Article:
Mr Van Maercke continued: “Improving the recycling rate of steel closures will make a significant contribution in the drive towards zero steel packaging to landfill. But there is currently a lack of clear sorting instructions and low awareness among citizens. At the same time ineffective sorting techniques in a number of facilities result in collected steel closures being lost and not recycled.”

APEAL also believes designing for recyclability will underpin the successful implementation of all these measures, helping to ensure that every product placed on the market, can be recycled as efficiently as possible.

“Ultimately, steel packaging is a valuable resource which cannot be wasted if we are to achieve the objectives of the European Green Deal. APEAL will continue to work with its colleagues, the European Commission, European Parliament, Member States and all stakeholders to realise a shared ambition of a truly circular economy.”

A new APEAL report, ‘Why Steel recycles forever – How to collect, sort & recycle steel for packaging’, designed to help stakeholders throughout the value chain work collaboratively to achieve the 2025 Vision, is set to be published in December 2021.

At the same time, APEAL will reveal a new recycling rate objective in line with the new EU calculation methodology. Applicable for data from 2020, this new methodology moves the calculation point for all members states and all packaging materials, to the entrance of the recycling operation. This means that no impurities can be included and only materials that are really recycled can be included in the measurement process.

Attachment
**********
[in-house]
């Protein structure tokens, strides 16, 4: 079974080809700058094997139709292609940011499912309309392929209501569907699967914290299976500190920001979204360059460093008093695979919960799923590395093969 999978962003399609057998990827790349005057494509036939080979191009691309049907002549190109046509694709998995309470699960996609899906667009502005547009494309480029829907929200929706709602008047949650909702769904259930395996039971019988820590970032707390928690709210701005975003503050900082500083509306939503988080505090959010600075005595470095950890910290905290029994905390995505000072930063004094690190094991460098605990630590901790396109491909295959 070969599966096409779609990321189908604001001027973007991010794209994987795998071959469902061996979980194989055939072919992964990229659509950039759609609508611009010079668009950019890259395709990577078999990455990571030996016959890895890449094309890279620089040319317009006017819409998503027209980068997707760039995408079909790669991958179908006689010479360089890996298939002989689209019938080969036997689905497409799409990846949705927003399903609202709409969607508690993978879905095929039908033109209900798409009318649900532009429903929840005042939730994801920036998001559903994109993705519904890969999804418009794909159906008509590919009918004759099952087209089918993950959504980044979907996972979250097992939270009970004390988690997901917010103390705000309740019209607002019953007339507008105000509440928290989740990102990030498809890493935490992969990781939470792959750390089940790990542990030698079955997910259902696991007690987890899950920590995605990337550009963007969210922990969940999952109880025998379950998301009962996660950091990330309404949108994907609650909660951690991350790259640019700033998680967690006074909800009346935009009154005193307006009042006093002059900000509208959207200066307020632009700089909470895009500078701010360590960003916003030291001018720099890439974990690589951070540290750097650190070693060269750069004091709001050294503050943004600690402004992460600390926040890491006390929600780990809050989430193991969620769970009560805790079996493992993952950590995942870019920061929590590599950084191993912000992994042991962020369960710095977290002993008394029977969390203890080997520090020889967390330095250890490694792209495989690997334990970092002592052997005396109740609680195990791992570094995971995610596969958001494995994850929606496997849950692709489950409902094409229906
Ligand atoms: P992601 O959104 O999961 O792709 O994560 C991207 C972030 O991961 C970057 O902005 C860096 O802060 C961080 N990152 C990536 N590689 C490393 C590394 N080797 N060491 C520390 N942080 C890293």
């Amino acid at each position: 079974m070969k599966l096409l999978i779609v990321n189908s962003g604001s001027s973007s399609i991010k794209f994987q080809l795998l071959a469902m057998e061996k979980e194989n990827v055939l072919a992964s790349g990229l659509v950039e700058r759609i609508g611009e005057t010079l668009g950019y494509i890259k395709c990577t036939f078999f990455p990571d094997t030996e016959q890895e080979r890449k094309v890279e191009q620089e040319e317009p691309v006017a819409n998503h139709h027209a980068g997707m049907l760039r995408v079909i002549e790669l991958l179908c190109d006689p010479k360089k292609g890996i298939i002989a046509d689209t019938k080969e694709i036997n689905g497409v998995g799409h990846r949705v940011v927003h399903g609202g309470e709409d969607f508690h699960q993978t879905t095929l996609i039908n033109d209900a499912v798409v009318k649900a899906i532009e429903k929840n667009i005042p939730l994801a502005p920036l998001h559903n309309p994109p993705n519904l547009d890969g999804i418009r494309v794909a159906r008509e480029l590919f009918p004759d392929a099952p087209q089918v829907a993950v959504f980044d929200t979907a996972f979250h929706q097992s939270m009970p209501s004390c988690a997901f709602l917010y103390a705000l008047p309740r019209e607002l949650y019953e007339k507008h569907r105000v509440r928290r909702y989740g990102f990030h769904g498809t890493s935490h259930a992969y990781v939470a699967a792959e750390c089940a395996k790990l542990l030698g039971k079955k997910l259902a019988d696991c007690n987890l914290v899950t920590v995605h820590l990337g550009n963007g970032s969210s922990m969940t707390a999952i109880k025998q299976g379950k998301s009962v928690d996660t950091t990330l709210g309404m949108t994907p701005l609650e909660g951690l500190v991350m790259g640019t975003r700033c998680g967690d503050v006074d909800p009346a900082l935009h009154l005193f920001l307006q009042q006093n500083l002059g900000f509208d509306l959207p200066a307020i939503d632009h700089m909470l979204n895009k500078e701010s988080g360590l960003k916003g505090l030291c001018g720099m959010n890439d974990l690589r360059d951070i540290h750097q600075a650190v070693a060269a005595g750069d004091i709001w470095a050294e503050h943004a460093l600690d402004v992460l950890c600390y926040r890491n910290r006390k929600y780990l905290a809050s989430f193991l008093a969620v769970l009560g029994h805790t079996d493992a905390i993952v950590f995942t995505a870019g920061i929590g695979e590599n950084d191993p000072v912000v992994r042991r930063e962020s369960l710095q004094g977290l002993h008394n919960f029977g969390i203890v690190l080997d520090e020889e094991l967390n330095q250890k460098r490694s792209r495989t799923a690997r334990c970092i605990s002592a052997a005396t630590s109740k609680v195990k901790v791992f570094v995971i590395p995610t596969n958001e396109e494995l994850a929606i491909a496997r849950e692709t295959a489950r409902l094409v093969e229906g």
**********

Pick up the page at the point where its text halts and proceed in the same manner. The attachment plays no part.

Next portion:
Mr Van Maercke added: “Indeed, APEAL will release the 2019 steel recycling rate in May this year. But towards the end of the year we aim to be the first material to release our figures with the new methodology.”

Metals recycling sector launches second apprenticeship

The MRTM Apprenticeship is set to become the new route for technical competence. It is an enhanced learning route for more experienced individuals in the sector such as depot or site managers.

The broad purpose of the role is to manage a commercially viable site in the metal recycling sector, which considers and responds to strict regulations and legislation specific to the sectors operational activity.
MRTM apprentices will learn about the management of day-to-day operations of a site. They will learn to be accountable for all activity, broadly split into the following areas: health and safety; environmental and regulatory impacts; financial responsibility; human resources; operations and logistics; and community relationships.

“With a predicted first cohort of some 20 learners, it is very rewarding to see the metals recycling industry embracing their own level 5 apprenticeship. Alongside the level 2 Metals Recycling General Operative, we really are building a strong career path for employees in the sector,” said Antonia Grey, representative of the British Metals Recycling Association on the Metals Recycling Apprenticeship Trailblazer group.

“A lot of work was put in by the Trailblazer group to develop the MRTM apprenticeship and we are all very proud of what we have achieved, not least the outstanding funding amount of £16,000 to cover the cost of training. While this amount can be drawn down by Apprenticeship Levy payers, the Government will pay 95% of this for SMEs.”

The Trailblazer group comprises representatives from EMR, Recycled Products Ltd, , Recycling Lives, S Norton and Sims Metal Management.

Donna Rogers of Rogers Metal Management has decided to put herself forward for the MRTM apprenticeship.

“The apprenticeship is a great way for me to increase my operational competence while increasing the resilience of our business. It offers a golden opportunity to learn from others with a wealth of experience of the industry – especially in the areas of operations and logistics. Of course, I also want to do it from a personal development; I have an administrative background and wish to build on my practical knowledge of the metals recycling industry,” she says.